Spring is traditionally a season for shopping. It’s filled with clearance events and heavy foot traffic for retailers. But the COVID-19 pandemic has changed everything, and shopping is no exception.
Many stores have since closed their doors to shoppers, with only grocery stores and pharmacies open as essential businesses in some states. Tap or click to see the safest way to shop for groceries during the outbreak.
But not every store is closed and some businesses are still running. And they have some major payment and pickup changes. We’ll show you what’s new and what you need to do to shop safely.
Some stores are choosing to keep the lights on
Not all businesses are willing to take the hit in spite of the dangerous coronavirus pandemic currently raging around the planet. Thanks to recent advances in online delivery and pickup, some storefronts are choosing to keep their doors open with new safety limitations.
Here are the retailers that are open and closed during the COVID-19 crisis, as well as the stores operating with limited hours and changes to their customer experience.
Aldi: 9 a.m. to 7 p.m. daily. Hours subject to change for restocking.
Albertsons: Stores open one hour later and close one hour earlier than ordinary operating hours. Will vary depending on location.
Dollar General: All stores have exclusive first hour to senior shoppers; closes an hour earlier than normal hours.
Fry’s Food Stores: 6 a.m. to 10 p.m.
Kroger: Hours vary by location.
Publix: All stores will be open from 8 a.m. to 8 p.m. and pharmacy hours are 9 a.m. to 6 p.m. Regular hours Sunday. Senior shopping starts from 7 a.m to 8 a.m. on Tuesdays and Wednesdays for both market and pharmacy.
Ralphs: 8 a.m. to 8 p.m.
Smith’s Food & Drug: 8 a.m. to 10 p.m.
Safeway: Stores are opening one hour later and closing one hour earlier for restocks. Will vary depending on location.
Sprouts Farmers Market: 7 a.m. to 8 p.m.
Stater Bros. Markets: 8 a.m. to 9 p.m.
Target: Stores open until 9 p.m. maximum starting March 18.
Trader Joe’s: 9 a.m. to 7 p.m.
Vallarta Supermarkets: 8 a.m. to 8 p.m. for general public. All locations open an hour early for senior shoppers, pregnant women and those with disabilities.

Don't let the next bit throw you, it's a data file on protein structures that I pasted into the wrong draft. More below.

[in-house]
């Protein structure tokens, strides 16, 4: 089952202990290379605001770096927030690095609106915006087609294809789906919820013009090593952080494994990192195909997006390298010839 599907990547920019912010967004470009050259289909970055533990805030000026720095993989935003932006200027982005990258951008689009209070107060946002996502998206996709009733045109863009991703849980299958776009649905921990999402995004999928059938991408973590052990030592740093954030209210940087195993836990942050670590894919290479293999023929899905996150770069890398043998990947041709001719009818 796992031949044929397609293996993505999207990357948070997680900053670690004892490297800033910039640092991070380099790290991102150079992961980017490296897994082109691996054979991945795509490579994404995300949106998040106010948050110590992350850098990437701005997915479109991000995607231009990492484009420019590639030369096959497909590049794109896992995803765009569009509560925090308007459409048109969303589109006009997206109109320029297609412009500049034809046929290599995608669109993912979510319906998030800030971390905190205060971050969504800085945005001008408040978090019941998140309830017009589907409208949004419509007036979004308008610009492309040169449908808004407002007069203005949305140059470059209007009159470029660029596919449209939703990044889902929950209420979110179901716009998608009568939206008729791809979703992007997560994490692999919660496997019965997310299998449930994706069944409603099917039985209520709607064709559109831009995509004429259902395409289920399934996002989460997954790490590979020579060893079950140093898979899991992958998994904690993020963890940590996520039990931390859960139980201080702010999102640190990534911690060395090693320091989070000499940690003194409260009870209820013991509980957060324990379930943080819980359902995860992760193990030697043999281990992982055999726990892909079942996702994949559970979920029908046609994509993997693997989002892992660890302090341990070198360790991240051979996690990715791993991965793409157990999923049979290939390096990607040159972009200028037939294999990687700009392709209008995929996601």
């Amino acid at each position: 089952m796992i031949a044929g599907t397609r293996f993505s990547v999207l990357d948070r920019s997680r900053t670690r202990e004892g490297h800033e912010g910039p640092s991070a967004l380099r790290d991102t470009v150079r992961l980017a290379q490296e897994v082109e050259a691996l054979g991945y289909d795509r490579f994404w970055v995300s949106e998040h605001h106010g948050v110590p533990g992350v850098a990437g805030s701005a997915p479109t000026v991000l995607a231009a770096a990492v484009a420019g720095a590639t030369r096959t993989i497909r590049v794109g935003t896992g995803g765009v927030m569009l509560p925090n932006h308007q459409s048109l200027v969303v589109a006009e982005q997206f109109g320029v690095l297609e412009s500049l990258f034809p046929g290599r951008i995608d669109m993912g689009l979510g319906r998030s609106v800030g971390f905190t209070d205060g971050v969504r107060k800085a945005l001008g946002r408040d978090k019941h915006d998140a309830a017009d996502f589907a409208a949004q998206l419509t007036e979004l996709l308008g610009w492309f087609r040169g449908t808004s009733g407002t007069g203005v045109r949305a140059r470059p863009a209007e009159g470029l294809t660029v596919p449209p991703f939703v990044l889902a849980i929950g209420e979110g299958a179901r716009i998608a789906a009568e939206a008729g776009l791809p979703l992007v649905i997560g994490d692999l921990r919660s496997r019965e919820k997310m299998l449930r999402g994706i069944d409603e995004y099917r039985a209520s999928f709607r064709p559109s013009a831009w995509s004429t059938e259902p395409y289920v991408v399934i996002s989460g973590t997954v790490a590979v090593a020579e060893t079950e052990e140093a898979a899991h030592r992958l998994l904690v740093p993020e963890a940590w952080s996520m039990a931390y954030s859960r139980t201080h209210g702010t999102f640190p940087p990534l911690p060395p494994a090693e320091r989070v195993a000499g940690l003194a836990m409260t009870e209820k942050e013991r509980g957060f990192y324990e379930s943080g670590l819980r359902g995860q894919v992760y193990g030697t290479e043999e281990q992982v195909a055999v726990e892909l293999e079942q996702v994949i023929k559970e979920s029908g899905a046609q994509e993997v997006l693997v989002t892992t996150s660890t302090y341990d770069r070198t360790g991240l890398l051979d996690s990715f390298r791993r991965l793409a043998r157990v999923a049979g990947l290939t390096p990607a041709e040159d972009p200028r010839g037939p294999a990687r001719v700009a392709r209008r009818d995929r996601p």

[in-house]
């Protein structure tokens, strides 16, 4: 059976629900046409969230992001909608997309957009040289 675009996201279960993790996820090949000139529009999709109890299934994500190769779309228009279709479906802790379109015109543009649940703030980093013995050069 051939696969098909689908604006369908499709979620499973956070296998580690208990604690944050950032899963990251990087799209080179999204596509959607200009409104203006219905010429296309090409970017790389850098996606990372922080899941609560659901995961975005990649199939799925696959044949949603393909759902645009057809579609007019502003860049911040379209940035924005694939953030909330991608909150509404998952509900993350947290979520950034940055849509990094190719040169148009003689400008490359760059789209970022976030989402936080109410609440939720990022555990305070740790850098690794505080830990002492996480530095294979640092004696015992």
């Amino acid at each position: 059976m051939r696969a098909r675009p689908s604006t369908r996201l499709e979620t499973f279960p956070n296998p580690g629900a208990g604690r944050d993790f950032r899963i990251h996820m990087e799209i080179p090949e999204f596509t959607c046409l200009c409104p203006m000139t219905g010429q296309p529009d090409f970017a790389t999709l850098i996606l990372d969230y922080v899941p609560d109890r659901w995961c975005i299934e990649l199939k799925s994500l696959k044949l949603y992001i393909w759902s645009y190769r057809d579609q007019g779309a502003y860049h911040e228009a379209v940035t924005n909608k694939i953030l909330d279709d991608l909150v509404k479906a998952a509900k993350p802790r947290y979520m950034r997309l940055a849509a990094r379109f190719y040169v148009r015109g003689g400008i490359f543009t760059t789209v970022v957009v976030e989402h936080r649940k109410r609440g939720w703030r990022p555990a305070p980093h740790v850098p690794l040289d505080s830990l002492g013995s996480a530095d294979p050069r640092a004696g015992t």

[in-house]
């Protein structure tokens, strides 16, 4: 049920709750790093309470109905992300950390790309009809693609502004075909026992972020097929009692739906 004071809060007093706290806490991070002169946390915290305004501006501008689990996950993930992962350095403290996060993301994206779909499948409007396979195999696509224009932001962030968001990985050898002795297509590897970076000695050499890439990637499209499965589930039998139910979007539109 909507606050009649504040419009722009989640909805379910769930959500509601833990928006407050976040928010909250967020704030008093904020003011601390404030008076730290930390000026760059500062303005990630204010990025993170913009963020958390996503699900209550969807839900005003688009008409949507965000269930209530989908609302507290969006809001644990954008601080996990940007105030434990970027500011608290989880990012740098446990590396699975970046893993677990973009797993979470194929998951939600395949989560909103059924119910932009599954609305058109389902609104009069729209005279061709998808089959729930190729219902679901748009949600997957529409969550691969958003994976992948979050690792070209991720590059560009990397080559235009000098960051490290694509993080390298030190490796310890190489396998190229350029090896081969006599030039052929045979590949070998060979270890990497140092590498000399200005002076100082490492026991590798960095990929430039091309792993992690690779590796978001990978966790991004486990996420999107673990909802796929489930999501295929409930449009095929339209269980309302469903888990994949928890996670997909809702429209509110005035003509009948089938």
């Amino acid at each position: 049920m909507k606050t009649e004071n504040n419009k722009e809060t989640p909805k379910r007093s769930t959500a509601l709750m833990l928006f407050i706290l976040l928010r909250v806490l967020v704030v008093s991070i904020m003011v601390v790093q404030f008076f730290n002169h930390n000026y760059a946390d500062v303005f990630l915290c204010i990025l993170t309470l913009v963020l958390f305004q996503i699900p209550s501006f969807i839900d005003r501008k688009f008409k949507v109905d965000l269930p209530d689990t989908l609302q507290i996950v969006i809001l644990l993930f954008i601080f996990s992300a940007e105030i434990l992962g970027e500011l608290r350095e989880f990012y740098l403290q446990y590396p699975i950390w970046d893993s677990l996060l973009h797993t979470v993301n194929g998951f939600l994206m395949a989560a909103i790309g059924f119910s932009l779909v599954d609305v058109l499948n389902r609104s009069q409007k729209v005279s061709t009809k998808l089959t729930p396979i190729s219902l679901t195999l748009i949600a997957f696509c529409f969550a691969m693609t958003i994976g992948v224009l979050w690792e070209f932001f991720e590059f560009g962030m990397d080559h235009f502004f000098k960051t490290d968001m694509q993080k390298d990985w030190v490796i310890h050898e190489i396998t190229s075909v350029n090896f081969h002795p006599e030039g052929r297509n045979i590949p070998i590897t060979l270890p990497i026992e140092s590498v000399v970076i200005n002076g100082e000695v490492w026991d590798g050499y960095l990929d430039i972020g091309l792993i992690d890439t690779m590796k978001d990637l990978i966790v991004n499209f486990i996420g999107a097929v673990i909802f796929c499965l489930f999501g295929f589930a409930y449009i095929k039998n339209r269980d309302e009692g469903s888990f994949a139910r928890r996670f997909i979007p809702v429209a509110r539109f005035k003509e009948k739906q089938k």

Walmart: 7 a.m. to 8:30 p.m. Stores that open later ordinarily will continue to keep their opening times.
Whole Foods Market: Stores will close two hours early but will remain open for curbside order pickup. Seniors can get in an hour before opening time. Hours depend on location
Stores with reduced hours
Barnes & Noble: Hours vary by location, but most closing early. Chairs and seating have been removed from both the store and cafe.
Bed Bath & Beyond: Stores that sell essential items to remain open. 800 stores closing temporarily.
Big Lots: Senior shopping hour before regular store hours.
CVS: Regular hours.
Dollar General: Senior shopping hour before normal opening. Closing one hour earlier. Time varies by location.
Home Depot: Stores now close at 6 p.m. daily.
Lowe’s: Closing at 8:30 p.m. Monday through Saturday, 7:00 p.m. on Sunday.
Michaels: Hours vary by location.
Office Depot: Stores open, hours unchanged.
Ross: Some stores closed. Hours vary by location.
Staples: Hours reduced to 9. a.m. to 6 p.m.
Walgreens: 9 a.m. to 9 p.m. Drive-thru pharmacy to remain open 24/7 at select locations.
Two major stores, Best Buy and GameStop, will be closed to foot traffic, but remain open for curbside pickup. If you’re looking to buy a game or electronic device, you can visit each retailers’ respective website and select “In-store” pickup as your shipping option when you check out.
Walmart and Target are also encouraging curbside pickup and online ordering options, and will offer these services at select stores when you check out online.
Some retailers, in light of closures, are also extending their return periods. Apple is offering to extend return periods by 14 days once stores reopen, regardless of what time that happens.
Sephora is offering a similar deal, but extends returns to 30 days after stores reopen.
If you’re curious which retailers are extending returns, or if you’re curious about an item you recently bought, look on that retailer’s website for a Contact Us link and send them an email inquiry. Odds are, if the store is closed, they will honor returns to some extent.
You may have to wait until stores reopen to do so, if online returns aren’t offered.
Amazon misses the target, but won’t stay down for long.
Many Amazon shoppers are noticing a significant delay in shipments for orders — including Prime customers. This comes as the company makes adjustments to its logistics procedures. Amazon emphasizes this is a temporary issue.
The company plans on hiring an additional 100,000 warehouse workers to handle the surge. Just don’t expect to have any non-essential items ship any faster until demand dies down.
In the meantime, you can track Amazon supplies online. Just tap or click here for the useful tool.
As shopping evolves to cope with the virus, so will shoppers. Perhaps, in the near future when all this is over, we may even like online pickups enough to keep doing it. Especially during future cold and flu seasons. It’s just hygienic.